So regardless if it is your first public offering or your tenth, if you are in your registration period you are required to be quiet. Even if you pretending to be a cat.
I have a social network management system that is somewhat well thought out and which I exercise diligently. You could call it discerning. On the big four it goes something like this:
Join the professional networks of people I have conducted business with on LinkedIn
Follow people on Twitter that I find interesting
Friend people on Facebook in which I have had a meaningful social encounter
Friend people on Foursquare where I would value a serendipitous encounter
This has led to what I consider to be a somewhat manageable social network structure for me. And for Lent I am going to throw it all out the window. During Lent I am going to take all comers and clean out the backlog on my social network invites. They currently look like this:
LinkedIn 892 contacts, 363 requests
Twitter 2,774 followers, 331 following
Facebook 386 friends, 83 requests
Foursquare 88 followers, 120 requests
During Lent I am giving up my social network follower discretion. Accepting outstanding requests and taking all comers. Not sure it it going to stick come Easter but it will be an interesting experiment.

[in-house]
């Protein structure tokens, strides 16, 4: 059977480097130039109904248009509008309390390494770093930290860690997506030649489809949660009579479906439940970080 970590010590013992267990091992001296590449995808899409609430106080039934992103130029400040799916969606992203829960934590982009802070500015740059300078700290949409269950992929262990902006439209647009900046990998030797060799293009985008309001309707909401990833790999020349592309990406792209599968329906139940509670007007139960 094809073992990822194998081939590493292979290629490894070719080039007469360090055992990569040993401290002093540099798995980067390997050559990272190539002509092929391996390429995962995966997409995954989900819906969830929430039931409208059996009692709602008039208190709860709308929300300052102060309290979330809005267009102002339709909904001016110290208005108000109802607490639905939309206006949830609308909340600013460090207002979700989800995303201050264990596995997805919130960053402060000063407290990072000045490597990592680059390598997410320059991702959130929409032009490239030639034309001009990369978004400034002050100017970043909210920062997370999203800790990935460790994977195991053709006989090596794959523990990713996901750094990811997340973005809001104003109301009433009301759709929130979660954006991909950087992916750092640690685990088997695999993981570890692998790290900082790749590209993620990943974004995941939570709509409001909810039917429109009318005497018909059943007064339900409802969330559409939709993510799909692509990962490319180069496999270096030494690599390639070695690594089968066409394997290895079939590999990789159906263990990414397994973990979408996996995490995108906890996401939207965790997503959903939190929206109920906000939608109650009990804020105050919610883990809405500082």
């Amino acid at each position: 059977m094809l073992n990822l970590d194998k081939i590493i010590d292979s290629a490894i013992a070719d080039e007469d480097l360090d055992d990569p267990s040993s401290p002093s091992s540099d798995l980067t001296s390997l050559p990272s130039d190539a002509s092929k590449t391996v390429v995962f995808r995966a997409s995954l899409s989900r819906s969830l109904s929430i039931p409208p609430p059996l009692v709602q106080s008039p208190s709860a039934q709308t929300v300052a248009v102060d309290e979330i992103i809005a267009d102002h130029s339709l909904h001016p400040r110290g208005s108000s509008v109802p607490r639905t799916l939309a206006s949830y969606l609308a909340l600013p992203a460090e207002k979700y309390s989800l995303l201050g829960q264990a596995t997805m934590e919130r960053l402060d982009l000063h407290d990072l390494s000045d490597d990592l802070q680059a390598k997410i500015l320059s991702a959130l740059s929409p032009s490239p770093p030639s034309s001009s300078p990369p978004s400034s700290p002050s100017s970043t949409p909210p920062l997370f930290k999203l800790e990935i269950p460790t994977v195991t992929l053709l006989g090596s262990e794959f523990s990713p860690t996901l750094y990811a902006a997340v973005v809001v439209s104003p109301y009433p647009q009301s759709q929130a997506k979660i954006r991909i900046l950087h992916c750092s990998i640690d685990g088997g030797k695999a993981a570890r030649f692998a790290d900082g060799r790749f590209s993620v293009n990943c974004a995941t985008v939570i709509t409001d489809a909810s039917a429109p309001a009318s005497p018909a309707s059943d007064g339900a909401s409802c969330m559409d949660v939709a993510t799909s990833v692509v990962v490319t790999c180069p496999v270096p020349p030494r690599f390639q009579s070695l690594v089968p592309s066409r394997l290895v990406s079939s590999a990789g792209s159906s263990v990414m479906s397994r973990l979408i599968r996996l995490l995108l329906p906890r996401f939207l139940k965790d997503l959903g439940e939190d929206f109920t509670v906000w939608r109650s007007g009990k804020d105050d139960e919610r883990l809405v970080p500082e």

Over 170 of the city's best best marketers and marketing technology companies came out last night for a glorious evening at the Metro Atlanta Chamber of Commerce Roof Top Pavilion. With the sparkling city of Atlanta serving as a backdrop I had the honor of serving as the master of ceremonies at the first ever Tech Marketing Awards. I will have a bit more to say about the growing Atlanta marketing technology cluster in the future but for the moment want to recognize the winners.
Small Company Corporate Marketer of the Year: Rod Witmond, Cardlytics
Big Company Corporate Marketer of the Year: Lincoln Barrett, Intercontinental Hotels Group.
Email Marketer of the Year: Simms Jenkins, Brightwave Marketing.
Mobile Marketer of the Year: Michael Tavani, ScoutMob.
Search Engine Marketer of the Year: Rick Batchelor, Qiigo.
Social Media Marketer of the Year: Jamie Turner, BKV.
Small Company CMO of the Year: Michael Trader, M2SYS.
Large Company CMO of the Year: Chris Thornton, Definition 6.
Up and Coming Marketer of the Year: Mariya Babaskina, MealpayPlus.
The Life Time Achievement Award: Dave Williams, BLiNQ Media.
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The opinions expressed here are mine and mine alone (with the exception of comments by others of course). They do not represent the opinion or position of any other person or entity. All postings adhere to my personal values.